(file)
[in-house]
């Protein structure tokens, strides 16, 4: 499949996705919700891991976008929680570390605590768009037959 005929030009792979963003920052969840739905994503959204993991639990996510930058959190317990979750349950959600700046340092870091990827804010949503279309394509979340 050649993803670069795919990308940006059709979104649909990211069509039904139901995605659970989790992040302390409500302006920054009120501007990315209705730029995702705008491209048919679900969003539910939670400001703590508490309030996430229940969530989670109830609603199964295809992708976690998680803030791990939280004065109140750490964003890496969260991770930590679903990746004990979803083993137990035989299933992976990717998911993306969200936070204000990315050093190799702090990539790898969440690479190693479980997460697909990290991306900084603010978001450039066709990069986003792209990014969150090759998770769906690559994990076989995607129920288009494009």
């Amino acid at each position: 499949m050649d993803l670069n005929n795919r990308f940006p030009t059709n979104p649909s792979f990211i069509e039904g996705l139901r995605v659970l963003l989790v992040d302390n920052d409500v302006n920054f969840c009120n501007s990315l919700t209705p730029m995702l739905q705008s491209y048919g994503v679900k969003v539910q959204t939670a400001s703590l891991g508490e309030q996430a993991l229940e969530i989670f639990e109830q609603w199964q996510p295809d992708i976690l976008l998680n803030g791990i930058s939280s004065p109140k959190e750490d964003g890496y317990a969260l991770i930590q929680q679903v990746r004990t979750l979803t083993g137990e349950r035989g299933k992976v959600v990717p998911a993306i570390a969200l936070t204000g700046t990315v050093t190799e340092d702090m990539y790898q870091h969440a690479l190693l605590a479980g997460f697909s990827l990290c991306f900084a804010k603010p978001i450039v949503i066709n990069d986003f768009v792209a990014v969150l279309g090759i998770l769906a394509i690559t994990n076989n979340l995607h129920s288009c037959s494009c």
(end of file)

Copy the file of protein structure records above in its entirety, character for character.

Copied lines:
[in-house]
């Protein structure tokens, strides 16, 4: 499949996705919700891991976008929680570390605590768009037959 005929030009792979963003920052969840739905994503959204993991639990996510930058959190317990979750349950959600700046340092870091990827804010949503279309394509979340 050649993803670069795919990308940006059709979104649909990211069509039904139901995605659970989790992040302390409500302006920054009120501007990315209705730029995702705008491209048919679900969003539910939670400001703590508490309030996430229940969530989670109830609603199964295809992708976690998680803030791990939280004065109140750490964003890496969260991770930590679903990746004990979803083993137990035989299933992976990717998911993306969200936070204000990315050093190799702090990539790898969440690479190693479980997460697909990290991306900084603010978001450039066709990069986003792209990014969150090759998770769906690559994990076989995607129920288009494009």
């Amino acid at each position: 499949m050649d993803l670069n005929n795919r990308f940006p030009t059709n979104p649909s792979f990211i069509e039904g996705l139901r995605v659970l963003l989790v992040d302390n920052d409500v302006n920054f969840c009120n501007s990315l919700t209705p730029m995702l739905q705008s491209y048919g994503v679900k969003v539910q959204t939670a400001s703590l891991g508490e309030q996430a993991l229940e969530i989670f639990e109830q609603w199964q996510p295809d992708i976690l976008l998680n803030g791990i930058s939280s004065p109140k959190e750490d964003g890496y317990a969260l991770i930590q929680q679903v990746r004990t979750l979803t083993g137990e349950r035989g299933k992976v959600v990717p998911a993306i570390a969200l936070t204000g700046t990315v050093t190799e340092d702090m990539y790898q870091h969440a690479l190693l605590a479980g997460f697909s990827l990290c991306f900084a804010k603010p978001i450039v949503i066709n990069d986003f768009v792209a990014v969150l279309g090759i998770l769906a394509i690559t994990n076989n979340l995607h129920s288009c037959s494009c």